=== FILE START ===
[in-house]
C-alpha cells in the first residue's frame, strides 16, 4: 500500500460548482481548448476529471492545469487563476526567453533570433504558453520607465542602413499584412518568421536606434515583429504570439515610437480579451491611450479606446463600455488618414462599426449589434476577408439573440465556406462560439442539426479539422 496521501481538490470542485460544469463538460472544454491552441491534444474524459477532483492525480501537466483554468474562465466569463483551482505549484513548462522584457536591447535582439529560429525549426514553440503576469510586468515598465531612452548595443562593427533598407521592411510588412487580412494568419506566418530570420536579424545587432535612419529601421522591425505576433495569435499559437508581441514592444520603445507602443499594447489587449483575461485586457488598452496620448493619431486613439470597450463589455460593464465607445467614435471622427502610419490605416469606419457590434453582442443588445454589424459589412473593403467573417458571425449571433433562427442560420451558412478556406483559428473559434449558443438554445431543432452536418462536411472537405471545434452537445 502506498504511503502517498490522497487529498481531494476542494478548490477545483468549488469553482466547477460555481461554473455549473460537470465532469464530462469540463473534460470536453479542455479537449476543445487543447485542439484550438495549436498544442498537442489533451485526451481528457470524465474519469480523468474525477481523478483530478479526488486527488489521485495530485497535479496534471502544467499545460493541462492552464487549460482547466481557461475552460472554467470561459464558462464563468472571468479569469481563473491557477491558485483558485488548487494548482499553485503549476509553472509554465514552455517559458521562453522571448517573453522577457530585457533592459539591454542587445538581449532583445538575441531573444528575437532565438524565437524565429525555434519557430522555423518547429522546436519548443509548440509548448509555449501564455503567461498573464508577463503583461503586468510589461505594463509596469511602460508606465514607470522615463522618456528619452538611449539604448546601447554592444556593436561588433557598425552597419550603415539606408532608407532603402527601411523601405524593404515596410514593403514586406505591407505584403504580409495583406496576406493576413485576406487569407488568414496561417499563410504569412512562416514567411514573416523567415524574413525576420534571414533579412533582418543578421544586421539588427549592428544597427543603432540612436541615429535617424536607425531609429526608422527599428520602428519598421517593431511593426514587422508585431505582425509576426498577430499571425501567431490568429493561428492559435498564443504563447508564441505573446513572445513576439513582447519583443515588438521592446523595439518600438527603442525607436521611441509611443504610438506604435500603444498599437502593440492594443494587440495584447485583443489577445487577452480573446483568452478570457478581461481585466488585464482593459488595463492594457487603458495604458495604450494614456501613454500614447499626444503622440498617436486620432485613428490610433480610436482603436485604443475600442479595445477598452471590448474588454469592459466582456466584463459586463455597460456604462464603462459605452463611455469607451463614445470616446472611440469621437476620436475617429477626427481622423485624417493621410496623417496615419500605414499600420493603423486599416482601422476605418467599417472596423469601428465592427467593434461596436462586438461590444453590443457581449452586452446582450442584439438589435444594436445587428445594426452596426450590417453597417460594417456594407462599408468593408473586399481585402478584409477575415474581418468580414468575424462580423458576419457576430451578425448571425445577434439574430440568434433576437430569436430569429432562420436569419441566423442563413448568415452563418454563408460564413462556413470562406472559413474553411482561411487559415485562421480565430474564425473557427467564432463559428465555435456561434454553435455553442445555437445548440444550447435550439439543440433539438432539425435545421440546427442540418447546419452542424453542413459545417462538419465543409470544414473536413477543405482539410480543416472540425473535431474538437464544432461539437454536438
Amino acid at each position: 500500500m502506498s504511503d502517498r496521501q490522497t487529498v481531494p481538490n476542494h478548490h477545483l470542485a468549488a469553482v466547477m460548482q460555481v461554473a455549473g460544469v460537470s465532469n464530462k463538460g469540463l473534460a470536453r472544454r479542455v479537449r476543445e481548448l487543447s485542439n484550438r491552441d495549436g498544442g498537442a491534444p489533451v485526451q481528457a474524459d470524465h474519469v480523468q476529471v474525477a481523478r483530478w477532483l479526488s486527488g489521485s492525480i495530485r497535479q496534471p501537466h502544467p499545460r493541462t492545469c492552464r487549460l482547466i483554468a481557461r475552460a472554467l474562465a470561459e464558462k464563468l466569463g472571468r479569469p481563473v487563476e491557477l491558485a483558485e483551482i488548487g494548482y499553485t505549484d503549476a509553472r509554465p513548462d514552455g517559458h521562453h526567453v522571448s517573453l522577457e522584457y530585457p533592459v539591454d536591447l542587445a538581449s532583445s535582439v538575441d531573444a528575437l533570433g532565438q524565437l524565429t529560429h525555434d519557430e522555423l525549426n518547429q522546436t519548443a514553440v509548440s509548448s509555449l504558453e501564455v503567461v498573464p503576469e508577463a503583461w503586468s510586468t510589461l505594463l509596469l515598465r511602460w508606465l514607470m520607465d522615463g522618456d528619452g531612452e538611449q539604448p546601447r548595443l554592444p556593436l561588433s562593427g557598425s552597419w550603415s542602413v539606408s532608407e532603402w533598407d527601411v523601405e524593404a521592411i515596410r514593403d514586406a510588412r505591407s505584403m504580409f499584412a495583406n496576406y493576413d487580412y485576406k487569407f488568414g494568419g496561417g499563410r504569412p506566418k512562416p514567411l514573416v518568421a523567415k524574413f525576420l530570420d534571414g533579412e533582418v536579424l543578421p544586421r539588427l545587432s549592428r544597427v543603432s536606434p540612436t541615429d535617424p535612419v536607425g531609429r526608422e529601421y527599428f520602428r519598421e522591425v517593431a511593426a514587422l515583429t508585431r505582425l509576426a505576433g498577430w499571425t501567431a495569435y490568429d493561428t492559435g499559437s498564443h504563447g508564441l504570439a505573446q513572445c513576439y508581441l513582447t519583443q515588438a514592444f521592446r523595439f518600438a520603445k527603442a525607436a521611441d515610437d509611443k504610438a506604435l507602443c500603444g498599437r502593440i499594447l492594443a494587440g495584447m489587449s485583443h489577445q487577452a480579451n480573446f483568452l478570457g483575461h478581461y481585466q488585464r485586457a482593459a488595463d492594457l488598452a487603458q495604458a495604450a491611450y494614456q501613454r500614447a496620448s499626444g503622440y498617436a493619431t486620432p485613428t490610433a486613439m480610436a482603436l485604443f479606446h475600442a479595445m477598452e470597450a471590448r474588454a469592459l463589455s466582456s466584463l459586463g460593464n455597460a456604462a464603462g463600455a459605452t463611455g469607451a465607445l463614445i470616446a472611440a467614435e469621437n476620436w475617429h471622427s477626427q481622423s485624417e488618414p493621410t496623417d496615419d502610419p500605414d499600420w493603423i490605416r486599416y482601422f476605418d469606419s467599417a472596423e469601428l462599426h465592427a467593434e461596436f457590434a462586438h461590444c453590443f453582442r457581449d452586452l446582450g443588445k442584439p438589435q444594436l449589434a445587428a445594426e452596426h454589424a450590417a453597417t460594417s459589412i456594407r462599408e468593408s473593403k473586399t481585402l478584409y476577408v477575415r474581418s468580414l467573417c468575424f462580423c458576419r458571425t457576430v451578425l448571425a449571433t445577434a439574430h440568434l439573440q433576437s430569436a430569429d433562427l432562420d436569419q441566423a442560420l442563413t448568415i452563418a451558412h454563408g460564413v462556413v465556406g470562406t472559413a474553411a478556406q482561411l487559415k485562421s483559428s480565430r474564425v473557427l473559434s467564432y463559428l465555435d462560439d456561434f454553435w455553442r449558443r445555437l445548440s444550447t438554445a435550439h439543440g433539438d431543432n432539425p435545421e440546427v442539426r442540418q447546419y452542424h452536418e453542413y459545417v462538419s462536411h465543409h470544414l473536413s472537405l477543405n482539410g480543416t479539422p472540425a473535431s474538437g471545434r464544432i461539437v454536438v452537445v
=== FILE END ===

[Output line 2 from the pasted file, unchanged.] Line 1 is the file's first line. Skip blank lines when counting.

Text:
C-alpha cells in the first residue's frame, strides 16, 4: 500500500460548482481548448476529471492545469487563476526567453533570433504558453520607465542602413499584412518568421536606434515583429504570439515610437480579451491611450479606446463600455488618414462599426449589434476577408439573440465556406462560439442539426479539422 496521501481538490470542485460544469463538460472544454491552441491534444474524459477532483492525480501537466483554468474562465466569463483551482505549484513548462522584457536591447535582439529560429525549426514553440503576469510586468515598465531612452548595443562593427533598407521592411510588412487580412494568419506566418530570420536579424545587432535612419529601421522591425505576433495569435499559437508581441514592444520603445507602443499594447489587449483575461485586457488598452496620448493619431486613439470597450463589455460593464465607445467614435471622427502610419490605416469606419457590434453582442443588445454589424459589412473593403467573417458571425449571433433562427442560420451558412478556406483559428473559434449558443438554445431543432452536418462536411472537405471545434452537445 502506498504511503502517498490522497487529498481531494476542494478548490477545483468549488469553482466547477460555481461554473455549473460537470465532469464530462469540463473534460470536453479542455479537449476543445487543447485542439484550438495549436498544442498537442489533451485526451481528457470524465474519469480523468474525477481523478483530478479526488486527488489521485495530485497535479496534471502544467499545460493541462492552464487549460482547466481557461475552460472554467470561459464558462464563468472571468479569469481563473491557477491558485483558485488548487494548482499553485503549476509553472509554465514552455517559458521562453522571448517573453522577457530585457533592459539591454542587445538581449532583445538575441531573444528575437532565438524565437524565429525555434519557430522555423518547429522546436519548443509548440509548448509555449501564455503567461498573464508577463503583461503586468510589461505594463509596469511602460508606465514607470522615463522618456528619452538611449539604448546601447554592444556593436561588433557598425552597419550603415539606408532608407532603402527601411523601405524593404515596410514593403514586406505591407505584403504580409495583406496576406493576413485576406487569407488568414496561417499563410504569412512562416514567411514573416523567415524574413525576420534571414533579412533582418543578421544586421539588427549592428544597427543603432540612436541615429535617424536607425531609429526608422527599428520602428519598421517593431511593426514587422508585431505582425509576426498577430499571425501567431490568429493561428492559435498564443504563447508564441505573446513572445513576439513582447519583443515588438521592446523595439518600438527603442525607436521611441509611443504610438506604435500603444498599437502593440492594443494587440495584447485583443489577445487577452480573446483568452478570457478581461481585466488585464482593459488595463492594457487603458495604458495604450494614456501613454500614447499626444503622440498617436486620432485613428490610433480610436482603436485604443475600442479595445477598452471590448474588454469592459466582456466584463459586463455597460456604462464603462459605452463611455469607451463614445470616446472611440469621437476620436475617429477626427481622423485624417493621410496623417496615419500605414499600420493603423486599416482601422476605418467599417472596423469601428465592427467593434461596436462586438461590444453590443457581449452586452446582450442584439438589435444594436445587428445594426452596426450590417453597417460594417456594407462599408468593408473586399481585402478584409477575415474581418468580414468575424462580423458576419457576430451578425448571425445577434439574430440568434433576437430569436430569429432562420436569419441566423442563413448568415452563418454563408460564413462556413470562406472559413474553411482561411487559415485562421480565430474564425473557427467564432463559428465555435456561434454553435455553442445555437445548440444550447435550439439543440433539438432539425435545421440546427442540418447546419452542424453542413459545417462538419465543409470544414473536413477543405482539410480543416472540425473535431474538437464544432461539437454536438